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Promoting the Mediation Process

Promoting the Mediation Process

How can we grow and promote mediation?

 

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My sense is, in Scotland, that almost the lack of encouragement from the courts has pushed mediation out in some very interesting directions. So I think we probably do need social entrepreneurs, you know? People who have a vision and who are going to take the new mediation interest.

 

For example, in Scotland there’s an initiative in homelessness mediation, which has actually got some Government funding and is now called the Scottish Centre for Conflict Resolution off the back off that. They’re working with vulnerable young people, trying to help them not be homeless and rebuild social connection with their families.

 

I think there’s, off the back of that work, it’s another example of how a mediatory approach has got enormous mileage. It might not be that you train another professional mediator, it might be that you train a housing officer how to take a mediatory approach. I came across some fascinating research from Holland and Denmark about, technically, it’s about handling complaints against public authorities.

 

So you might not think very promising, but in fact, what they were doing there was based on procedural justice literature. Which is another thing we cover in this theory course. That’s one of the contributions of law into all of this. Based on that, they have this idea that if you could teach civil servants to take a mediatory approach to the public, they might be able to reduce the number of appeals that were lodged, the number of complaints that were made.

 

Well, it turned out in both Holland and Denmark, not only did it do that, it also increased the job satisfaction of the civil servants. The simple, simple device of picking up the phone and calling somebody and saying, ‘I’m probably going to make an adverse decision, but would you like a chat about it?’ Instead of the very typical reaction of public servants would be, ‘We’ll put it in writing and we’ll send a letter.’

 

That increased job satisfaction to something like 25% to 30%. These are very interesting areas with, I would say, a mediatory approach, the whole field of employment. I think it’s fascinating. That’s a growth area, I would say. From experience, I know a number of mediators in Scotland who are beginning to . . . I wouldn’t say it’s a huge full-time living for anyone, yet, but there is more and more around. Again, huge flexibility is called for. I’m involved with [inaudible 00:39:28] coaching, sometimes it’s called conflict coaching I’m sometimes involved in training, team building, working with groups, facilitating group discussions. Now, is that mediation? I think the boundaries are quite blurry, and for what it’s worth, I think mediators are probably better qualified, when you’ve got a few years of mediation under your belt, to offer those skills in a very wide array of situations.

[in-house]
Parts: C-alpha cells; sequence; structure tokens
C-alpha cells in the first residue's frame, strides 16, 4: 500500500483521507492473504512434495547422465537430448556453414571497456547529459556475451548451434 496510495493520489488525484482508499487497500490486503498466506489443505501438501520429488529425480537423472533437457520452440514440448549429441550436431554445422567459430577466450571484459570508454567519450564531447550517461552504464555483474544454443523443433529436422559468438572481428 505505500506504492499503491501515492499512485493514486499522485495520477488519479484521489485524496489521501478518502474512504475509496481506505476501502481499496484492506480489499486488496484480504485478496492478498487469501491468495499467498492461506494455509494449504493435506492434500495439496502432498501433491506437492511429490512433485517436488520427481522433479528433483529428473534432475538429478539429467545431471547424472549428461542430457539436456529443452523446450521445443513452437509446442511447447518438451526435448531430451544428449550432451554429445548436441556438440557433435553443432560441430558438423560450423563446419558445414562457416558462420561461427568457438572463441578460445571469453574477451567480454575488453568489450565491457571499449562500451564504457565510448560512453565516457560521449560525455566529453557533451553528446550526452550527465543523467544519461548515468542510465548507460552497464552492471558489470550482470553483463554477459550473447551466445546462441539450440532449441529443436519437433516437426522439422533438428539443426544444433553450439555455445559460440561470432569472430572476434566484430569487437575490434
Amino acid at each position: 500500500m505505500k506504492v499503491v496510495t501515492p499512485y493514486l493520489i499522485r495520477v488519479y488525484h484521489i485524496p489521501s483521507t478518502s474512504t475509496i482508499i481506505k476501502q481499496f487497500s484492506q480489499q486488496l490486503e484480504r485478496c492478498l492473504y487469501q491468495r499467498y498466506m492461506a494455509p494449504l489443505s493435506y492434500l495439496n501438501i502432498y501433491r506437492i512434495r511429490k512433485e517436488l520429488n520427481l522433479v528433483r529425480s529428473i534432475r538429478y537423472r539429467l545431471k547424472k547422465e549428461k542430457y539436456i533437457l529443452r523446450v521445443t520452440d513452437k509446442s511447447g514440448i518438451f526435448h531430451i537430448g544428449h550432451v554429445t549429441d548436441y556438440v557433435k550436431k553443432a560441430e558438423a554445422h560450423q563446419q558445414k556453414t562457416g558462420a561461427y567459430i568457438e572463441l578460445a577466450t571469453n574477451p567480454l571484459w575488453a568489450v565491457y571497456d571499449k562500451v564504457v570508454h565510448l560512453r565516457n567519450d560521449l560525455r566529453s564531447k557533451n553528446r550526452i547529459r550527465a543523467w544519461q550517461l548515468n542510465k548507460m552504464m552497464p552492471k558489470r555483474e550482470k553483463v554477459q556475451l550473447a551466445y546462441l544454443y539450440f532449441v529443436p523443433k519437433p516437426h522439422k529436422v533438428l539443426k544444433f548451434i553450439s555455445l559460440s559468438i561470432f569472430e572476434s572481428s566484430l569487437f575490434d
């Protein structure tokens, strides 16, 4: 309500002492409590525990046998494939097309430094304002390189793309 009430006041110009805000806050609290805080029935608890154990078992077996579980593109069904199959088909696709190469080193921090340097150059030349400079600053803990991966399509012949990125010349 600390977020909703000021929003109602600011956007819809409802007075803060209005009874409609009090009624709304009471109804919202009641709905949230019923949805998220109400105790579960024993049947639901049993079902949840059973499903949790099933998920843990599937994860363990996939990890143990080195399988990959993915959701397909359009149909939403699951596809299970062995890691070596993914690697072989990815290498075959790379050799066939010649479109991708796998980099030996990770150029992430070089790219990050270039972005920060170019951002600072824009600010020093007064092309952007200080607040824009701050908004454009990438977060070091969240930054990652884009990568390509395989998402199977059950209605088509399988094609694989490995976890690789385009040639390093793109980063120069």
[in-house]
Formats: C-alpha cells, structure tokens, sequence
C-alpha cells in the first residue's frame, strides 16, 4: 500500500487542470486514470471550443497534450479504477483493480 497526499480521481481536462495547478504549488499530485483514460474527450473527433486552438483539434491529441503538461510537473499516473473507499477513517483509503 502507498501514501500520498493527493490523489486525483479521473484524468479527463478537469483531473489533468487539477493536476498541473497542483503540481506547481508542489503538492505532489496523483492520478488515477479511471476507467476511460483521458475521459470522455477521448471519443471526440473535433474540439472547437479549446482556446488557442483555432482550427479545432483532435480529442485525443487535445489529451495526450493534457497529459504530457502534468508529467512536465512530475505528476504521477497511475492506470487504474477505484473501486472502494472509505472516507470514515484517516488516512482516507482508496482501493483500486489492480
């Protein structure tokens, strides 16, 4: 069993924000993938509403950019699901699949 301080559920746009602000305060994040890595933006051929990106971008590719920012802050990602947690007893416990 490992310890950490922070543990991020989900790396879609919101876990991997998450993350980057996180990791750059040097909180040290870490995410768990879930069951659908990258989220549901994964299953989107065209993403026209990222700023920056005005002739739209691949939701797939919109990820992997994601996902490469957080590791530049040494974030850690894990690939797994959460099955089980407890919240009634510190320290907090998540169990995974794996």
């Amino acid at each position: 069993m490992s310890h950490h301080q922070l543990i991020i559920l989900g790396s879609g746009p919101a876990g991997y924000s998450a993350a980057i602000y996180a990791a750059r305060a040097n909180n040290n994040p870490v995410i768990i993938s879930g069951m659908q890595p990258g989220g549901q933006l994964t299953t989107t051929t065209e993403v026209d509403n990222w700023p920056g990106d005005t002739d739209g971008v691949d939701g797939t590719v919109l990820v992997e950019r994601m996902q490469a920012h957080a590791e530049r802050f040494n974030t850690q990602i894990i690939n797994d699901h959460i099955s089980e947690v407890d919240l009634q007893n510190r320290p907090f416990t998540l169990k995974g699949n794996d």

It’s not really growth of the mediation field. I think, what I’m saying is I can see a career development path for people who, get conflict resolution skills under their belts, becoming very useful in organisations and in settings of conflict. Can I say, quite a number of students now – we’re in our fifth year now – most of the students I would say are people who are doing something else.

 

They’re coming from and HR or a management background, some from a legal background, some from education. They’re not necessarily intending to be professional mediators. Some are and some aren’t, but they’re integrating this stuff into their existing career. I’m very comfortable with that, those seem to be people who’d get a lot out of an understanding of a mediatory approach. One module that’s been a revelation to me was, I do one on negotiation and it’s absolutely fascinating. That’s such a core activity for everybody, and yet very little-covered and particularly on a critical-theoretical level. Very few negotiators in Britain have any sense of any theory underpinning what they do.

About the mediator

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A solicitor and former professional musician, Charlie Irvine has developed Strathclyde Law School’s LLM/MSc in Mediation and Conflict Resolution, on which he is Course Leader and Senior Teaching Fellow. Additional teaching duties include an Elective in Mediation for PEAT1 students; Negotiation and Mediation on Strathclyde’s LLM in Advocacy; Negotiation on the Clinical LLB; and Legal Process for undergraduates. He has also founded Universi... View Mediator